Diet significantly influences mental health and wellbeing, but this link is firmly established only in some areas such as the ability of a high fat and low carbohydrate diet (a ketogenic diet) to help children with epilepsy, and the effect of vitamin B12 deficiency on fatigue, poor memory, and depression, says a study.
The research, published in the journal European Neuropsychopharmacology, cautions that the evidence of a ink between diet and mental health for many diets is comparatively weak.
"We have found that there is increasing evidence of a link between a poor diet and the worsening of mood disorders, including anxiety and depression. However, many common beliefs about the health effects of certain foods are not supported by solid evidence," said lead author Suzanne Dickson, professor at University of Gothenburg, Sweden.
The researchers who conducted a comprehensive review of studies linking diet with mental health also found that there is good evidence that a Mediterranean diet, rich in vegetables and olive oil, shows mental health benefits, such as giving some protection against depression and anxiety.
However, for many foods or supplements, the evidence is inconclusive, as for example with the use of vitamin D supplements, or with foods believed to be associated with attention deficit hyperactivity disorder (ADHD) or autism.
"With individual conditions, we often found very mixed evidence," said Dickson.
"With ADHD for example, we can see an increase in the quantity of refined sugar in the diet seems to increase ADHD and hyperactivity, whereas eating more fresh fruit and vegetables seems to protect against these conditions.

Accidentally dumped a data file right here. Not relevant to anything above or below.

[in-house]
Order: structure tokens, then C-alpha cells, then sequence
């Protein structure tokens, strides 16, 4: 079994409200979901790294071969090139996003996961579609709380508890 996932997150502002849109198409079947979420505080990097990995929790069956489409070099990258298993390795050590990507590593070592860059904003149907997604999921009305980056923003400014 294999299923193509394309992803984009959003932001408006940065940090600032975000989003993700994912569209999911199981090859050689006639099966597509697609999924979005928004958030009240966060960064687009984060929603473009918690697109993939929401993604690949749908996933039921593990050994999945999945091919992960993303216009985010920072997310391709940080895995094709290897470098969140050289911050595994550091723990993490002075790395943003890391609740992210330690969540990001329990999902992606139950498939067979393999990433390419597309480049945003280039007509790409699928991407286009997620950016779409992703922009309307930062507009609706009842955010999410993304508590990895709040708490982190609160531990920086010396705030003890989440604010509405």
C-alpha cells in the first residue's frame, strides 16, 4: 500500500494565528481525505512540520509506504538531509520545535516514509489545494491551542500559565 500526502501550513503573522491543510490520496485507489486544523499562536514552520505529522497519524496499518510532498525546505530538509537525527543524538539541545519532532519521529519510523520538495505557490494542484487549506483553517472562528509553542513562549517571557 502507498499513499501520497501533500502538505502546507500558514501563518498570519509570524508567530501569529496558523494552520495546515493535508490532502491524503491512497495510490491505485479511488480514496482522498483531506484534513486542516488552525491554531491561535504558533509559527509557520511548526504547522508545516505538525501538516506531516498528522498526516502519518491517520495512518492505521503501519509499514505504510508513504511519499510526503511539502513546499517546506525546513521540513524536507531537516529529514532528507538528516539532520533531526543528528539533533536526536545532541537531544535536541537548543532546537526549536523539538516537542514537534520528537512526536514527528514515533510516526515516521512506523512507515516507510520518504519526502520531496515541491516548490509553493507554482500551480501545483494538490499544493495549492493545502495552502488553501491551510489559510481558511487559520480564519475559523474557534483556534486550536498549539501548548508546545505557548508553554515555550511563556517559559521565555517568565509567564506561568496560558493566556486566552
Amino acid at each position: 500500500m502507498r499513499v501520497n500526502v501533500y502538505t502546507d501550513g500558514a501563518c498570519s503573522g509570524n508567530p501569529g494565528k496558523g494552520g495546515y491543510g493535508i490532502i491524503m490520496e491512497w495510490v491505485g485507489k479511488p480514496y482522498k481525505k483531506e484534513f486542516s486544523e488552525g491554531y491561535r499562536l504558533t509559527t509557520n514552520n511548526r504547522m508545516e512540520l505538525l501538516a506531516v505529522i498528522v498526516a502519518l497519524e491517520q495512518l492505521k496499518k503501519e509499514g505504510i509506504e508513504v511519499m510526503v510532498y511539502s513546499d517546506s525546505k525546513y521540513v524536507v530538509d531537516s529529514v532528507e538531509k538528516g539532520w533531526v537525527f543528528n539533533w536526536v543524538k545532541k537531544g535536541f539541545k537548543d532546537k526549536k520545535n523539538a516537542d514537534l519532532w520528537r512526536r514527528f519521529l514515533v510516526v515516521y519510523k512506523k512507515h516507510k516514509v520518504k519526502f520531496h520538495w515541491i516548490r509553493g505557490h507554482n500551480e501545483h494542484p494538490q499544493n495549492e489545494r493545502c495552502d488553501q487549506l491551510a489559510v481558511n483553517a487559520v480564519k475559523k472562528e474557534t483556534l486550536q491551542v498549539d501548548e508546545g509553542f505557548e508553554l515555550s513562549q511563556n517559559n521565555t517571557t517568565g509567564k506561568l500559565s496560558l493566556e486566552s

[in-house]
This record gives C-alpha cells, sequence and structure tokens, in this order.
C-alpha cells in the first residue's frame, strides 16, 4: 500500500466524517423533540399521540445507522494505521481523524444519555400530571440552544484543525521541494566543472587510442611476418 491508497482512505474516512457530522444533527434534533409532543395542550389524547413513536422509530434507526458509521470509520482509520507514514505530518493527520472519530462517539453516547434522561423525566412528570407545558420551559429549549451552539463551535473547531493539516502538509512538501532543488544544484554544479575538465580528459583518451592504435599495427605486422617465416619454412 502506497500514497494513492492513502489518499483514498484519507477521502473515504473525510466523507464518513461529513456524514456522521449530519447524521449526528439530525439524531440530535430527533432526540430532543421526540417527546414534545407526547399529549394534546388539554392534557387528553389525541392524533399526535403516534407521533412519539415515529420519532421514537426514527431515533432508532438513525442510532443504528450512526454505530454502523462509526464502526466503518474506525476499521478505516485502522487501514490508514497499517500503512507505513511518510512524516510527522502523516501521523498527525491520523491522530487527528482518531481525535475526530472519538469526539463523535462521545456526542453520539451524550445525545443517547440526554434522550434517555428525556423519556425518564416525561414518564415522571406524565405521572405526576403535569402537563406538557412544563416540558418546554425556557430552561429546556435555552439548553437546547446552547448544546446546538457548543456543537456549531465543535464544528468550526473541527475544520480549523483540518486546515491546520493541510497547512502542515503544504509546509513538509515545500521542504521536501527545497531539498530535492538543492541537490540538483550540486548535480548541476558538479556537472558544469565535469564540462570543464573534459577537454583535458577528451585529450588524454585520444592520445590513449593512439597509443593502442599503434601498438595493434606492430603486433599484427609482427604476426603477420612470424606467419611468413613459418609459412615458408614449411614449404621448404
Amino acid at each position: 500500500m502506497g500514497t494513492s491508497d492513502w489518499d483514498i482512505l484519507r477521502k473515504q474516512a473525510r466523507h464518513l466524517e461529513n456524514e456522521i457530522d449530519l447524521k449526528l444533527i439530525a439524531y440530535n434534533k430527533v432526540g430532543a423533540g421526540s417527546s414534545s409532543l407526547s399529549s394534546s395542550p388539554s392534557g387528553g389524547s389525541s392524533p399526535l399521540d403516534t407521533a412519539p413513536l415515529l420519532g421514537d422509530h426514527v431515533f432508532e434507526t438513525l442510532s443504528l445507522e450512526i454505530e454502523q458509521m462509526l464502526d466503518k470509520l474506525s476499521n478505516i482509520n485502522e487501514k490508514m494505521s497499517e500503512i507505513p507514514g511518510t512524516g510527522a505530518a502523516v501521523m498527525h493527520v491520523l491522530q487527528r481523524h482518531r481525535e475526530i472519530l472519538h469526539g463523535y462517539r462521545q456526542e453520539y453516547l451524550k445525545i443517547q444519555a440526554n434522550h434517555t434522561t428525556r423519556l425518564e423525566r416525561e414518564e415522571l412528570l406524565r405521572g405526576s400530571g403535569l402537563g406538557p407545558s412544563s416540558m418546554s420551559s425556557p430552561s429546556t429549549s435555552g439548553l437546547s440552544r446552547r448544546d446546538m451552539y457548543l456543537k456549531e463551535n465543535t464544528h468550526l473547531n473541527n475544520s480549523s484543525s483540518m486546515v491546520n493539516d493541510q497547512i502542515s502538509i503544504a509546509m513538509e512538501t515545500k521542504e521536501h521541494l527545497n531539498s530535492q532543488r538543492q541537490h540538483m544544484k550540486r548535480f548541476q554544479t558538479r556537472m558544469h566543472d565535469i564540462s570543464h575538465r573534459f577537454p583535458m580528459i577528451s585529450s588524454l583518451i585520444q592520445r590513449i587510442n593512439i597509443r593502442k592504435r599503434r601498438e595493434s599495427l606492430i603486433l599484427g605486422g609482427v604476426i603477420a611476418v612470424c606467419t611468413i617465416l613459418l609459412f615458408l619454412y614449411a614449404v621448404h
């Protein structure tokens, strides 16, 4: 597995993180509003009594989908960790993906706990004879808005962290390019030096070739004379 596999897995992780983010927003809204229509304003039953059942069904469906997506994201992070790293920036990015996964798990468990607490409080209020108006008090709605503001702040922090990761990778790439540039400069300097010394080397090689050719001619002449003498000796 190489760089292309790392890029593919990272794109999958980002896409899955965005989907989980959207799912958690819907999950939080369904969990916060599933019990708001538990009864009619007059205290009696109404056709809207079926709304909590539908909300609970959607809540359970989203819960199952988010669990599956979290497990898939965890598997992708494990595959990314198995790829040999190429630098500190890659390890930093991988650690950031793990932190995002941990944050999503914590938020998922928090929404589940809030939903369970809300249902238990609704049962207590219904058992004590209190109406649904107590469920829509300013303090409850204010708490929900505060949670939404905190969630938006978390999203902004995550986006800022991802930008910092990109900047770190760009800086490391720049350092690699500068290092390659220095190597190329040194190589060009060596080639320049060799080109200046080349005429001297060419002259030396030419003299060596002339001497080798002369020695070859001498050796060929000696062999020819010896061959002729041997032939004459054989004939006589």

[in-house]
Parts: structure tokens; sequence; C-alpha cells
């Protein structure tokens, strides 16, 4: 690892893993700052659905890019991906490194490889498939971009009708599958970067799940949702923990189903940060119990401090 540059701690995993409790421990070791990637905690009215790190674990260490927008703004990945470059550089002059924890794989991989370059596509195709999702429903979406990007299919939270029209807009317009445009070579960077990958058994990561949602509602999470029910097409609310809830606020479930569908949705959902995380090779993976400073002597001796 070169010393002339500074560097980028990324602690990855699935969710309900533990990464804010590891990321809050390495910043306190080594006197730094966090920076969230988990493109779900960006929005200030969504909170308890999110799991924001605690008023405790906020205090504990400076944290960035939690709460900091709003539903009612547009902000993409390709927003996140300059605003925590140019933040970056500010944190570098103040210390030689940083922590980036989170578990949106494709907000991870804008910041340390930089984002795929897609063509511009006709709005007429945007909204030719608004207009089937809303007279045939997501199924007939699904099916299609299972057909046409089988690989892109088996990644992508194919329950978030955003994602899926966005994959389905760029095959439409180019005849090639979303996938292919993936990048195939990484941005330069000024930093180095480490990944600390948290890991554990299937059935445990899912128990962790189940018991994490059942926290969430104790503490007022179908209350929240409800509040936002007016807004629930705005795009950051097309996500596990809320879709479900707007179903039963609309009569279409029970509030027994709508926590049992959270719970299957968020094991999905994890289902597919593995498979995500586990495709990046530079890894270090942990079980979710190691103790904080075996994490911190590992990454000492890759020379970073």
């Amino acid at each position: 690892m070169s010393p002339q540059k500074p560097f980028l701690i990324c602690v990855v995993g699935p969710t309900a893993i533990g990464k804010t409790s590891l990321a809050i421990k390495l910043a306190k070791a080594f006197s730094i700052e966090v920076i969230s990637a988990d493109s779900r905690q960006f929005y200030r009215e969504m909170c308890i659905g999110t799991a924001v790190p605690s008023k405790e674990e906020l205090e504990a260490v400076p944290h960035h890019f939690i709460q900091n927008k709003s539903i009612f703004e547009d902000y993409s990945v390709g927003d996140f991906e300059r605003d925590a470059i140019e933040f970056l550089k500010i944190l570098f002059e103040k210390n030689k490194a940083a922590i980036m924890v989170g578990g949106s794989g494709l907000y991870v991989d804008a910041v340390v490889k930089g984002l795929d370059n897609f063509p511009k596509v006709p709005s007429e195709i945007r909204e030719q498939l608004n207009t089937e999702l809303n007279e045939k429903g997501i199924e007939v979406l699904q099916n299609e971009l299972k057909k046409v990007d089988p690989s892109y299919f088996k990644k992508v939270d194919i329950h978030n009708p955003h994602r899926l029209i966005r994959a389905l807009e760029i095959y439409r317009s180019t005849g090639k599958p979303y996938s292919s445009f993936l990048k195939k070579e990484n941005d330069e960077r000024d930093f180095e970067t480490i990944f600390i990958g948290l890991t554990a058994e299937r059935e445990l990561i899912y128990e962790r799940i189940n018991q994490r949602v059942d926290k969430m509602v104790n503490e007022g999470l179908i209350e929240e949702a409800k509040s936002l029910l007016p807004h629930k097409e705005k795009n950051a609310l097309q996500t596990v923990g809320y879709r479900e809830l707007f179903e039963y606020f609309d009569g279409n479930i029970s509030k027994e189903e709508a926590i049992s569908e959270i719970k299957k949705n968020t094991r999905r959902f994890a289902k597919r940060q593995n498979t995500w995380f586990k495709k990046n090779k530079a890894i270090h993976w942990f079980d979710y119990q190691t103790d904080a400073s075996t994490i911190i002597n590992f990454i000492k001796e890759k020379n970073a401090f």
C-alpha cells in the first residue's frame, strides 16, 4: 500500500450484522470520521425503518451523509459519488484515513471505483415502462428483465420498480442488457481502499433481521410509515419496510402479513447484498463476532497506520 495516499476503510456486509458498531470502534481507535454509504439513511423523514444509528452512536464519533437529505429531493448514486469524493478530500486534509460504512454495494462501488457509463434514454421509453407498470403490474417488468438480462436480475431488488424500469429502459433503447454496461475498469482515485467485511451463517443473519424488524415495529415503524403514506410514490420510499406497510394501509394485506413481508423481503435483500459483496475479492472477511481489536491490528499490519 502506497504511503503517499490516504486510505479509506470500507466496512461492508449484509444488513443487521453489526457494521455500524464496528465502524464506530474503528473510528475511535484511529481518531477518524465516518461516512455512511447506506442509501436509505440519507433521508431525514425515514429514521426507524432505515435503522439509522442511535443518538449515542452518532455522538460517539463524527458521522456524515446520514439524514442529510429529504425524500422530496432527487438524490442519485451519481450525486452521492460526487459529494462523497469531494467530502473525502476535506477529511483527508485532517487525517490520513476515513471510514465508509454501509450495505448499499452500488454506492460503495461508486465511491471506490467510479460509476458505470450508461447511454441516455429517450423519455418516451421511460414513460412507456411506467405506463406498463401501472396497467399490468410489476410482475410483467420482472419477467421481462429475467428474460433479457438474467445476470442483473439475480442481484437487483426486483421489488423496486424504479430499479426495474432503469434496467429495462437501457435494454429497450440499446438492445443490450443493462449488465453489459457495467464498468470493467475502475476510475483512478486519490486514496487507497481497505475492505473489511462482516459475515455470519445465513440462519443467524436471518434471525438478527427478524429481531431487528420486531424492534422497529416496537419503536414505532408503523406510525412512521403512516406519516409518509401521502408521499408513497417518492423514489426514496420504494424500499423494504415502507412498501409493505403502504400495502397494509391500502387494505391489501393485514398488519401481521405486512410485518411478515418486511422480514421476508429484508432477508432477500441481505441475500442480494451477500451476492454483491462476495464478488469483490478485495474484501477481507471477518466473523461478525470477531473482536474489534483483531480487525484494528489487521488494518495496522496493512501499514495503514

"But there are comparatively few studies, and many of them don't last long enough to show long-term effects," she added.
The scientists confirmed that some foods had readily provable links to mental health, for example, that nutrition in the womb and in early life can have significant effects on brain function in later life.
Proving the effect of diet on mental health in the general population was more difficult.
"In healthy adults dietary effects on mental health are fairly small, and that makes detecting these effects difficult: it may be that dietary supplementation only works if there are deficiencies due to a poor diet," Dickson said.
"We also need to consider genetics: subtle differences in metabolism may mean that some people respond better to changes in diet than others," she added.
There are also practical difficulties which need to be overcome in testing diets. A food is not a drug, so it needs to be tested differently to a drug.
We can give someone a dummy pill to see if there is an improvement due to the placebo effect, but you can't easily give people dummy food.
"There is a general belief that dietary advice for mental health is based on solid scientific evidence. In reality, it is very difficult to prove that specific diets or specific dietary components contribute to mental health," Dickson said.